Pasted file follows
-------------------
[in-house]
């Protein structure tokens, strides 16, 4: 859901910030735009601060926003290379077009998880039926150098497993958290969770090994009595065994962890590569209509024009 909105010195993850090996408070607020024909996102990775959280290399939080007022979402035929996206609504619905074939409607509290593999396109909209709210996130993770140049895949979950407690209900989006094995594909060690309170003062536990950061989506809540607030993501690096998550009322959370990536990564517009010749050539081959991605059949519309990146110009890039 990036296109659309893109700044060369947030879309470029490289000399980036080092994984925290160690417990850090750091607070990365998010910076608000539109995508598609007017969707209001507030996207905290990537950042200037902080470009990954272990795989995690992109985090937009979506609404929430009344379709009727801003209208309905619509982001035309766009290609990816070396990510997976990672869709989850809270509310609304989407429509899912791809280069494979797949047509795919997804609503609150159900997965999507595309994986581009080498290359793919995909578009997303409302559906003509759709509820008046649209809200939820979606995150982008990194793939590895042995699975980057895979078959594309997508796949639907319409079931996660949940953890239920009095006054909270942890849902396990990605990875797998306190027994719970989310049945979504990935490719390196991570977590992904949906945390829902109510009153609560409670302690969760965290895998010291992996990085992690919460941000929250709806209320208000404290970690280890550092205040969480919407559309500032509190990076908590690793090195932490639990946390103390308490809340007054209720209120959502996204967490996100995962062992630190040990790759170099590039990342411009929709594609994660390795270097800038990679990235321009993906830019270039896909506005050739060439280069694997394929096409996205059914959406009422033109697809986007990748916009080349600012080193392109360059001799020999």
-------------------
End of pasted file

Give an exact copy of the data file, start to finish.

[in-house]
């Protein structure tokens, strides 16, 4: 859901910030735009601060926003290379077009998880039926150098497993958290969770090994009595065994962890590569209509024009 909105010195993850090996408070607020024909996102990775959280290399939080007022979402035929996206609504619905074939409607509290593999396109909209709210996130993770140049895949979950407690209900989006094995594909060690309170003062536990950061989506809540607030993501690096998550009322959370990536990564517009010749050539081959991605059949519309990146110009890039 990036296109659309893109700044060369947030879309470029490289000399980036080092994984925290160690417990850090750091607070990365998010910076608000539109995508598609007017969707209001507030996207905290990537950042200037902080470009990954272990795989995690992109985090937009979506609404929430009344379709009727801003209208309905619509982001035309766009290609990816070396990510997976990672869709989850809270509310609304989407429509899912791809280069494979797949047509795919997804609503609150159900997965999507595309994986581009080498290359793919995909578009997303409302559906003509759709509820008046649209809200939820979606995150982008990194793939590895042995699975980057895979078959594309997508796949639907319409079931996660949940953890239920009095006054909270942890849902396990990605990875797998306190027994719970989310049945979504990935490719390196991570977590992904949906945390829902109510009153609560409670302690969760965290895998010291992996990085992690919460941000929250709806209320208000404290970690280890550092205040969480919407559309500032509190990076908590690793090195932490639990946390103390308490809340007054209720209120959502996204967490996100995962062992630190040990790759170099590039990342411009929709594609994660390795270097800038990679990235321009993906830019270039896909506005050739060439280069694997394929096409996205059914959406009422033109697809986007990748916009080349600012080193392109360059001799020999």